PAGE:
If we want to bring biodiversity back to an area, we must think like nature. Instead of frequent mowing, we should imitate the impact of herds of herbivores, grazing and then disappearing as they flee a predator. This allows vegetation to grow again as the herbivores move on and take those nutrients elsewhere.
Photo by Bas van Brandwijk on Unsplash
In practice, mowing will now happen less frequently on the Clifton Hill slope, and the cuttings will be collected, gradually depleting the nutrient-rich soil and helping the flowers to compete with the grass.
Julie said, “The council owns the grassland on Clifton Hill and so we’re working with them on the project. And we didn’t want to just wild up Clifton Hill – rather, we wanted to inspire similar projects across the city. The council is a major landowner in the city, and there’s a lot of scope for residents to work with them to do more.”
However, knowing the right person to speak to at the council to access help can be tricky and took perseverance. Ideally, WBCA would like to build a template to help others get projects like this off the ground, but this is a work-in-progress as the council develops its own systems.
When I asked why this project is important, Dan said, “Firstly, it proves that people are willing to help. Some 300 people responded and 189 of those said they wanted to help, whether with volunteering or by raising both awareness and funds. People want to help with the ecological crisis but need to be catalysed.”
There’s also the obvious environmental and ecological benefit. Additionally, WBCA is encouraging the council to roll out this kind of management for wildlife across any council grassland that isn’t used for walking or recreation, except where sightlines need to be preserved for traffic.
If the council has the right machinery to ‘cut and collect’ – that is, cut the grass and remove the clippings to nutrient-strip the soil and slow down grass growth – this will be better both for the environment and the council’s finances, since it’s cheaper to mow less frequently.
If we get the signage right,” Dan said, “people will realise they can do something similar near them, either in their gardens or nearby parks. Whether you have a windowsill or five hectares of land, everyone has a part to play.”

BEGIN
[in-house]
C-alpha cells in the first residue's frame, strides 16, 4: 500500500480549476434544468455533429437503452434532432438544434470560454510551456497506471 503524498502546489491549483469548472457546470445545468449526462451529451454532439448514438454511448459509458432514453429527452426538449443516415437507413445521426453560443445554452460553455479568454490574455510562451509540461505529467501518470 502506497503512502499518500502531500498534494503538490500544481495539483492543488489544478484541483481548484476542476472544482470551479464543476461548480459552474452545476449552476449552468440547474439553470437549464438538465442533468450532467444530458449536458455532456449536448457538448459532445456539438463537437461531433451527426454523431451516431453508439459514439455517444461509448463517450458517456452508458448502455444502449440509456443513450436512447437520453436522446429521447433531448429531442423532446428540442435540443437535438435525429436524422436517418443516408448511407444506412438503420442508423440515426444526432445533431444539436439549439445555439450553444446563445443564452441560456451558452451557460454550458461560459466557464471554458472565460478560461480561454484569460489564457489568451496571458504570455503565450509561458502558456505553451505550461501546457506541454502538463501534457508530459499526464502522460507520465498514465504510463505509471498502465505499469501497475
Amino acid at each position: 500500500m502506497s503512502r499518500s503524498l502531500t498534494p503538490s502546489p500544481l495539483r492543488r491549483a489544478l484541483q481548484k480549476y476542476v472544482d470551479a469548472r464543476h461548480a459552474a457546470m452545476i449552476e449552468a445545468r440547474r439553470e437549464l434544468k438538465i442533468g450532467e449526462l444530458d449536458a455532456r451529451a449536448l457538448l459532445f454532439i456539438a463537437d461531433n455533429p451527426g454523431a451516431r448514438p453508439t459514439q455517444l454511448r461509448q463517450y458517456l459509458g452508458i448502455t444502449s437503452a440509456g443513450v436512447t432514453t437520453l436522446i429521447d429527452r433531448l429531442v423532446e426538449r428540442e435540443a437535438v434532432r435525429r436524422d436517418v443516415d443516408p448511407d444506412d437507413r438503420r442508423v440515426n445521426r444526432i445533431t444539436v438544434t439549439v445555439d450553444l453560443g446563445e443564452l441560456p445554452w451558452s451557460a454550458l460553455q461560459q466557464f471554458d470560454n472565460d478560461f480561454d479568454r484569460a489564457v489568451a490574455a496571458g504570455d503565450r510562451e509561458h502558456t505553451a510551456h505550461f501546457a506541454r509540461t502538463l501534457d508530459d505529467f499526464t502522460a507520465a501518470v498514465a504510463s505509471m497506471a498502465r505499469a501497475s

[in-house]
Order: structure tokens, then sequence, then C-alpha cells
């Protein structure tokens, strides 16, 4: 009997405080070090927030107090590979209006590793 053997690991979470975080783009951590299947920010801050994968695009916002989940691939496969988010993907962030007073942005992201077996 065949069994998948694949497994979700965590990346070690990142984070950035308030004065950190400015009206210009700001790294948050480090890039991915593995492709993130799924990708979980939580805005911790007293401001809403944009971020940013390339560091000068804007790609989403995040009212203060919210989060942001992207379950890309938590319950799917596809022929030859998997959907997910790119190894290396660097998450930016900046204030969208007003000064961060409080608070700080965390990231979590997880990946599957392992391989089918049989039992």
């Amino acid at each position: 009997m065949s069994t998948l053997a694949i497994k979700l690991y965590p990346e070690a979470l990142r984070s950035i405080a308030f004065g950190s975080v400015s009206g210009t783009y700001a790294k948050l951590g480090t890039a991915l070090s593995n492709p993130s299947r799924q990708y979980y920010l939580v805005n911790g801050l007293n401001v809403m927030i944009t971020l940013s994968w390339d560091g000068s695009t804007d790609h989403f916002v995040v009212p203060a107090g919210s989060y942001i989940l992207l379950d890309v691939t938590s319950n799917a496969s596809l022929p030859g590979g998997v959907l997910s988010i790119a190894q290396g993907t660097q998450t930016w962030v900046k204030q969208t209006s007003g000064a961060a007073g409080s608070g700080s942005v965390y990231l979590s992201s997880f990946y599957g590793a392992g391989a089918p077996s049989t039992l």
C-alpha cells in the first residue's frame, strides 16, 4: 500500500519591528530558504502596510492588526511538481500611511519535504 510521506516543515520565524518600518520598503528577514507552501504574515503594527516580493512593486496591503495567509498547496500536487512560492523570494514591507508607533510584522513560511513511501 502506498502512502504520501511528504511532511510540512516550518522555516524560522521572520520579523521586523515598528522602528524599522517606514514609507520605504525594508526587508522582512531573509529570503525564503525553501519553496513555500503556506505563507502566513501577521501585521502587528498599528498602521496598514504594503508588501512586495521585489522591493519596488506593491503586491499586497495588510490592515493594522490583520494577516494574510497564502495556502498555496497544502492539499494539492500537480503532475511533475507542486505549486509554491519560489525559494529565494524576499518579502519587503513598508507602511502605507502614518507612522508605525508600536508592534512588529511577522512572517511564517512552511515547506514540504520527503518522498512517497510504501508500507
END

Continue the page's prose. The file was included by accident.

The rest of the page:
For Julie, an important element of the project is that it can be copied by others. “We wanted to do the project here because lots of people go past Clifton Hill,” she said. “We want everyone to go home and ask the council to do the same thing on a piece of unused land that they know about. As a climate action group, we can’t reach everyone, but lots of people will drive past this meadow and notice it.”
Part of the money that has been generously donated by some of you is going towards signage so that the public will understand what the meadow is and what to expect as it develops, which will take some time. The signage includes a link to our website with more information – including how people can copy the meadow at home in their own garden.
The site itself will be divided into two areas. The first is a traditional wildflower meadow that will be cut twice a year and may look a bit messy at first, containing high grass and lots of plants. “It’s not a flower bed,” said Dan, stressing that it’s important to manage people’s expectations around this. It may take a few years for the meadow to reach its full beauty, something we’re not used to in our culture of instant gratification. But the meadow will be planted with plug-plants in the spring to dramatically speed up the rate at which it will come into full flower.
Photo by Roman Synkevych on Unsplash
The second part of the site will be a floral lawn. This will also contain wildflowers, but they will be kept quite low.